Throughout his life, Kant was concerned with questions about empirical psychology. He aimed to develop an empirical account of human beings, and his lectures and writings on the topic are recognizable today as properly 'psychological' treatments of human thought and behavior. In this book Patrick R. Frierson uses close analysis of relevant texts, including unpublished lectures and notes, to study Kant's account. He shows in detail how Kant explains human action, choice, and thought in empirical terms, and how a (...) better understanding of Kant's psychology can shed light on major concepts in his philosophy, including the moral law, moral responsibility, weakness of will, and cognitive error. Frierson also applies Kant's accounts of mental illness to contemporary philosophical issues. His book will interest students and scholars of Kant, the history of psychology, philosophy of psychology, and philosophy of action. (shrink)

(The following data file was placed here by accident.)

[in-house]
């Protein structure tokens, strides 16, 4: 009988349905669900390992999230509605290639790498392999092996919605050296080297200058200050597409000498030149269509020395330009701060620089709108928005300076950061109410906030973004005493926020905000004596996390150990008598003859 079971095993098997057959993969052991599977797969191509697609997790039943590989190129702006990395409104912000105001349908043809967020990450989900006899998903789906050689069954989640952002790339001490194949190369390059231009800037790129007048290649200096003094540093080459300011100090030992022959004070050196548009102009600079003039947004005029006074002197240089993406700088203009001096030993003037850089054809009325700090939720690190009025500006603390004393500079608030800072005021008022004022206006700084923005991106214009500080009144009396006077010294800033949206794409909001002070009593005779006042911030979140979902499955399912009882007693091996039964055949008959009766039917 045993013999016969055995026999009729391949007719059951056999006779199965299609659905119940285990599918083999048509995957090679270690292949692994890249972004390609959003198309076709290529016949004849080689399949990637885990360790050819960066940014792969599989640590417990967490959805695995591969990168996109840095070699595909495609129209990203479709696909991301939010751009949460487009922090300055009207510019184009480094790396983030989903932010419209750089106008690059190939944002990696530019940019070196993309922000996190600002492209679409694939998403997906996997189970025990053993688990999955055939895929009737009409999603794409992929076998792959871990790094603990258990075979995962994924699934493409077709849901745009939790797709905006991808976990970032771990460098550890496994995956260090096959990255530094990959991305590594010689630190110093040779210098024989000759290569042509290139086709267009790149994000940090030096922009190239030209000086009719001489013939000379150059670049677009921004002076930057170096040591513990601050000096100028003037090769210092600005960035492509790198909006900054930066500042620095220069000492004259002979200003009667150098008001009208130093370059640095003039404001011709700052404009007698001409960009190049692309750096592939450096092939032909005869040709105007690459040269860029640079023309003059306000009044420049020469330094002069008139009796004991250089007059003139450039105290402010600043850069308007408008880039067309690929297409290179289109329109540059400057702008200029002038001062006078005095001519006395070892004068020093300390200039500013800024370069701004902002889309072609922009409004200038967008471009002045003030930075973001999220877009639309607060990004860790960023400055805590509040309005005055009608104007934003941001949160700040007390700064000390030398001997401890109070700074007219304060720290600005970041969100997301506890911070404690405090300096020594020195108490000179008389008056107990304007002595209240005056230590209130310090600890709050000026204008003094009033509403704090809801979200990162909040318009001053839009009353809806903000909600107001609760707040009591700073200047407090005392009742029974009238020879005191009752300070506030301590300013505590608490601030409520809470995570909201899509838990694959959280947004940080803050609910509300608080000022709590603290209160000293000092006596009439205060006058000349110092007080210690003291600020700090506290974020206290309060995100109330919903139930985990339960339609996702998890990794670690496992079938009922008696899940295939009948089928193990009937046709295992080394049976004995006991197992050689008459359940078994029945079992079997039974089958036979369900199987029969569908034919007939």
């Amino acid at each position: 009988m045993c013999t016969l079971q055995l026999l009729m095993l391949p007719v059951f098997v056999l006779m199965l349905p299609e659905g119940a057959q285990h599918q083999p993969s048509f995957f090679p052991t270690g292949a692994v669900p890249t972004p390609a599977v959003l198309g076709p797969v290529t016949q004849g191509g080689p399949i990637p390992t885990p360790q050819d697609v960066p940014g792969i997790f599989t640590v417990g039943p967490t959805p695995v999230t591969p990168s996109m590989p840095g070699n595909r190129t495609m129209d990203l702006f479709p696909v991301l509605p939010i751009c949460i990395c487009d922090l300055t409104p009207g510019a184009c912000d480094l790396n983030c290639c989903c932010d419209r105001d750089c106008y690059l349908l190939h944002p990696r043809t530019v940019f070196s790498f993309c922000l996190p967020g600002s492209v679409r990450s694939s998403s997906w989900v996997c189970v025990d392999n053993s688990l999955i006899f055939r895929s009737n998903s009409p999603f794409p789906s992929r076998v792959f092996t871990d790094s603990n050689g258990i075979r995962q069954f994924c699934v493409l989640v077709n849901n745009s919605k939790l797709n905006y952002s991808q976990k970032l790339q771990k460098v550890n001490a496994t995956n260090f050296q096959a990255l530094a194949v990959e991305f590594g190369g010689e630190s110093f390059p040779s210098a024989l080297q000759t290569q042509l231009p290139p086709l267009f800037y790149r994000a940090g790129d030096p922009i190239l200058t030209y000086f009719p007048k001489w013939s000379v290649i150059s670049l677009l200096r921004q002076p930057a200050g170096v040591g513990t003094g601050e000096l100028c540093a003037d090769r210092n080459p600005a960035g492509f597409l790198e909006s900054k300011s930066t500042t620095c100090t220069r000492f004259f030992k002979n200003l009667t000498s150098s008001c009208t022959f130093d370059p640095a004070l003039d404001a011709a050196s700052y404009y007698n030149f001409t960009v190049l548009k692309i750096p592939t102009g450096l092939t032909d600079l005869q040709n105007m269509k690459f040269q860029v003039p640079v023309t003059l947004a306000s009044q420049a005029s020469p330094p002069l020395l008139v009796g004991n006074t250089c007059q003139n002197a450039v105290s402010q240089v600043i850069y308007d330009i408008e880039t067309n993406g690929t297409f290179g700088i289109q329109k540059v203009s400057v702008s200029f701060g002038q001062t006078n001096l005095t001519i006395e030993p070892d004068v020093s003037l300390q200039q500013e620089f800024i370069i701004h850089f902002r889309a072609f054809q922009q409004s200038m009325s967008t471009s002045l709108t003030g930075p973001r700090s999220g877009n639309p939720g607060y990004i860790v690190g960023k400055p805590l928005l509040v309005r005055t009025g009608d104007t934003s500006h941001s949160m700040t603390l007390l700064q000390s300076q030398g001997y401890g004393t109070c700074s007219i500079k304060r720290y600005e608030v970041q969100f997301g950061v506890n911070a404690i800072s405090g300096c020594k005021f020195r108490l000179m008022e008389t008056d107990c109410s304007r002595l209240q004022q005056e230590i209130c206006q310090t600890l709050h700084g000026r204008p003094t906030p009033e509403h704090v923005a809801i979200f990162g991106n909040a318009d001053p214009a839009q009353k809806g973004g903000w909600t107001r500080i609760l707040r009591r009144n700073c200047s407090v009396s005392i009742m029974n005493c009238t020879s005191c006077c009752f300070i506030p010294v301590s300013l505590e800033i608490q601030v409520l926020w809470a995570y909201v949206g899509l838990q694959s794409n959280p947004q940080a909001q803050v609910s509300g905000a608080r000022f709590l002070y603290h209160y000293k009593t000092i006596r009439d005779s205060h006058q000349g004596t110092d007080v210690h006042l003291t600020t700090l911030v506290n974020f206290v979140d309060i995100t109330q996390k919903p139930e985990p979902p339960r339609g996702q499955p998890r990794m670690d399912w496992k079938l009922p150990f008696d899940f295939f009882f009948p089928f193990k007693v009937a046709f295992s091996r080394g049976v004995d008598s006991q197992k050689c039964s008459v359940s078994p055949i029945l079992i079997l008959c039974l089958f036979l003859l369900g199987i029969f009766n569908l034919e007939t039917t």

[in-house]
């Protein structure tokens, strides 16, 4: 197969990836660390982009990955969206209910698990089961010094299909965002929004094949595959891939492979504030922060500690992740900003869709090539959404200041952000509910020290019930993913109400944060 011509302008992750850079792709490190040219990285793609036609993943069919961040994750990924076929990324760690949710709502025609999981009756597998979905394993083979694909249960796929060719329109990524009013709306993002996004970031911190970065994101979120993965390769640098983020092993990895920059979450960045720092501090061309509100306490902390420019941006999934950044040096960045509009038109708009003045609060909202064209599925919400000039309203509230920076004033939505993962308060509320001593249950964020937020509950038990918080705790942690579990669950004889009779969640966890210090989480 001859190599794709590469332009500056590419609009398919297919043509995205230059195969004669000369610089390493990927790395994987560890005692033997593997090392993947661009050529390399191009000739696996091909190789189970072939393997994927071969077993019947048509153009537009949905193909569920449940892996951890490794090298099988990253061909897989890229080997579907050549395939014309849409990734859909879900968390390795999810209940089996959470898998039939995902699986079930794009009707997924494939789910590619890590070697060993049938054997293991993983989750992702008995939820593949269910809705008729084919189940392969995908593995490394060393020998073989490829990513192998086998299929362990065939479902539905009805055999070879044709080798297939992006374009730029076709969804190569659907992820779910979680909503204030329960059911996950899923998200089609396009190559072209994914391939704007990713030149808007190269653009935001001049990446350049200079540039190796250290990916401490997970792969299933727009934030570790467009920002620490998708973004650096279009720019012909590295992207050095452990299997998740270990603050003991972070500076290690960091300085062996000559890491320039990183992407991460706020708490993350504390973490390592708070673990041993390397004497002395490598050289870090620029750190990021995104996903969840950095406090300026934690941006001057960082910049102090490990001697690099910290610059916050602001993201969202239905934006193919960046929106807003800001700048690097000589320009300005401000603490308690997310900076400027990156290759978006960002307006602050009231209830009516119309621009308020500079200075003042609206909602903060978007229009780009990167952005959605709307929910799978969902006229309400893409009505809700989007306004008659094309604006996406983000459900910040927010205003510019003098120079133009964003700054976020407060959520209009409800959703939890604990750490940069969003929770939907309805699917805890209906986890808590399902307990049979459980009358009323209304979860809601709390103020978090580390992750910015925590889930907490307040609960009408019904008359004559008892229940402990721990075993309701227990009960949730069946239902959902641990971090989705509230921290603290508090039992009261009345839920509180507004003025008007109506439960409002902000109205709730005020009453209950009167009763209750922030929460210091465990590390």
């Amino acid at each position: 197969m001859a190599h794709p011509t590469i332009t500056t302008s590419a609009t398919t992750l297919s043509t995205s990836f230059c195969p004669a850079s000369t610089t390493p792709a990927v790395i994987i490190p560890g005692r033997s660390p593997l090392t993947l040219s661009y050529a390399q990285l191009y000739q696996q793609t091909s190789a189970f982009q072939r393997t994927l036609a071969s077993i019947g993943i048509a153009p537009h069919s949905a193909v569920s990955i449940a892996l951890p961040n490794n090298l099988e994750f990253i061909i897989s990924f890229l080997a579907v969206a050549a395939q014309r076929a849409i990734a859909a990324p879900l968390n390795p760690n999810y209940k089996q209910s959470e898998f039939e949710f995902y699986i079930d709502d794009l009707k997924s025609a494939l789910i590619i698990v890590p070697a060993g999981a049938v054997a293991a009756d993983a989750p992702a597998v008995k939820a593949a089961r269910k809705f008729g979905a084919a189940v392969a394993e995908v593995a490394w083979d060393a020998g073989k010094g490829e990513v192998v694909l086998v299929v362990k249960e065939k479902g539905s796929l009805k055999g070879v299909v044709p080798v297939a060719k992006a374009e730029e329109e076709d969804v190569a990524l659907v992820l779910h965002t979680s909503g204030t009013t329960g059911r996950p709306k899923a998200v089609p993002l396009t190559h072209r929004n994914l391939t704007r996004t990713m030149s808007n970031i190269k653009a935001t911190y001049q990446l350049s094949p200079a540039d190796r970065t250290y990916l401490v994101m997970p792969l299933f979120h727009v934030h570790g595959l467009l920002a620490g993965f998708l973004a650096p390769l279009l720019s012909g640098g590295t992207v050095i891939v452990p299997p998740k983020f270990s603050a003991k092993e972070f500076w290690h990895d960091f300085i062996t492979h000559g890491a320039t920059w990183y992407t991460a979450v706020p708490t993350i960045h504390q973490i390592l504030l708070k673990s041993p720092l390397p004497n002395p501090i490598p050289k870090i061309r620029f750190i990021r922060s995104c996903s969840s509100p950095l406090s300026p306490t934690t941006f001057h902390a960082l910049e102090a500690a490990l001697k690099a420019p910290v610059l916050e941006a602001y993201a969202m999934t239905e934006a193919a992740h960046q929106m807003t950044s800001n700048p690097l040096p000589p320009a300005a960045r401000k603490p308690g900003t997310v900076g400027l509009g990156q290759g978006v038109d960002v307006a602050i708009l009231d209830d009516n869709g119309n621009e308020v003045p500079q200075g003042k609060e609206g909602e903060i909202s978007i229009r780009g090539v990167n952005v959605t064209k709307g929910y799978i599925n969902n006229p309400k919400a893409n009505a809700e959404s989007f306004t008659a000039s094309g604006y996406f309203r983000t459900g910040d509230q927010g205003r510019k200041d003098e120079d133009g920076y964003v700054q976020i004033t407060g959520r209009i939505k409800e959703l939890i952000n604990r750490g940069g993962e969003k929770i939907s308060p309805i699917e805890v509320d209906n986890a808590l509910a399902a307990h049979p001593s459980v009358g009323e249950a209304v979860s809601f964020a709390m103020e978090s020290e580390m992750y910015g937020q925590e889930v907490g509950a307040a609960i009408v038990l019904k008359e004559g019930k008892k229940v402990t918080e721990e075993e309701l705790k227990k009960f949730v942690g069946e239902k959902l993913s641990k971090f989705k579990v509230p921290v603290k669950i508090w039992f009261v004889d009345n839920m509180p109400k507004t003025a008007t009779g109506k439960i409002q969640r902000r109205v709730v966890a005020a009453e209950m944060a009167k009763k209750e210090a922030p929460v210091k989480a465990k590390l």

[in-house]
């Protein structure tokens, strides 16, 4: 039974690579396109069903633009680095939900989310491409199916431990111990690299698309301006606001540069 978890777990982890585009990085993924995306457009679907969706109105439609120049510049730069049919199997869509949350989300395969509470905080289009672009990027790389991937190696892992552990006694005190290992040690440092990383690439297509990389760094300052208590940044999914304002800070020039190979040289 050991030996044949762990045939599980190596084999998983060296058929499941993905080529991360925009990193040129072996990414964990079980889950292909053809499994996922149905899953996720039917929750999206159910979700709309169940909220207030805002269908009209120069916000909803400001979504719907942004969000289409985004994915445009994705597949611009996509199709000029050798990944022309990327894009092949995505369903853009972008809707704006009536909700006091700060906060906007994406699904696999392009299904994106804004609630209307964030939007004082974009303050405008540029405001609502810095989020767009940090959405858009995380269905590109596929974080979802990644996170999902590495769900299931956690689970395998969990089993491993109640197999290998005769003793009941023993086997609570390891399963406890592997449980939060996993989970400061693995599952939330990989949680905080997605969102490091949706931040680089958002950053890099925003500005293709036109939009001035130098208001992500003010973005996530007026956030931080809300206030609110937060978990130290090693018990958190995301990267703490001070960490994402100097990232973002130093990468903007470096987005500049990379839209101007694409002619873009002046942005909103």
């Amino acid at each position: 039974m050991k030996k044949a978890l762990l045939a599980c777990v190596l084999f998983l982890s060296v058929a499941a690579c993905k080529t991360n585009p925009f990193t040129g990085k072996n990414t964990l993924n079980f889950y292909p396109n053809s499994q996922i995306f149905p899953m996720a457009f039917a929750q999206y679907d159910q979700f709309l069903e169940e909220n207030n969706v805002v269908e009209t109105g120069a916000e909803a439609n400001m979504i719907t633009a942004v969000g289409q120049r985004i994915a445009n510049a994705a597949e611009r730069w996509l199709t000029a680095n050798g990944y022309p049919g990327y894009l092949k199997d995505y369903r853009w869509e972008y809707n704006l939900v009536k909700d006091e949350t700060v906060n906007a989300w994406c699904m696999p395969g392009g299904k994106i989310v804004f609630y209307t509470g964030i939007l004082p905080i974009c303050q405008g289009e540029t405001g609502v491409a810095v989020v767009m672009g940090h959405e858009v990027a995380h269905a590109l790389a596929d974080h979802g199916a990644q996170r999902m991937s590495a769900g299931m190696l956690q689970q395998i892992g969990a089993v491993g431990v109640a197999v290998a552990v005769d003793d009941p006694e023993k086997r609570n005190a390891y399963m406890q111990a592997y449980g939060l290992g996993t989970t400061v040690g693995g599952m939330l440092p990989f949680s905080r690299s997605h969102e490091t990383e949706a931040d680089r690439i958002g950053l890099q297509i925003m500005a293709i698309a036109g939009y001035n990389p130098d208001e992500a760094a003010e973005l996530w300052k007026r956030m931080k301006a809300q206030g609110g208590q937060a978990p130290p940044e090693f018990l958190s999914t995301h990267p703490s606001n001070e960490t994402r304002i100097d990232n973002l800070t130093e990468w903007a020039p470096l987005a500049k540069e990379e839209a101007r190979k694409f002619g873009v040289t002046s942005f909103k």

An early, very preliminary edition of this book was circulated in 1962 under the title Set-theoretical Structures in Science. There are many reasons for maintaining that such structures play a role in the philosophy of science. Perhaps the best is that they provide the right setting for investigating problems of representation and invariance in any systematic part of science, past or present. Examples are easy to cite. Sophisticated analysis of the nature of representation in perception is to be found already (...) in Plato and Aristotle. One of the great intellectual triumphs of the nineteenth century was the mechanical explanation of such familiar concepts as temperature and pressure by their representation in terms of the motion of particles. A more disturbing change of viewpoint was the realization at the beginning of the twentieth century that the separate invariant properties of space and time must be replaced by the space-time invariants of Einstein's special relativity. Another example, the focus of the longest chapter in this book, is controversy extending over several centuries on the proper representation of probability. The six major positions on this question are critically examined. Topics covered in other chapters include an unusually detailed treatment of theoretical and experimental work on visual space, the two senses of invariance represented by weak and strong reversibility of causal processes, and the representation of hidden variables in quantum mechanics. The final chapter concentrates on different kinds of representations of language, concluding with some empirical results on brain-wave representations of words and sentences. (shrink)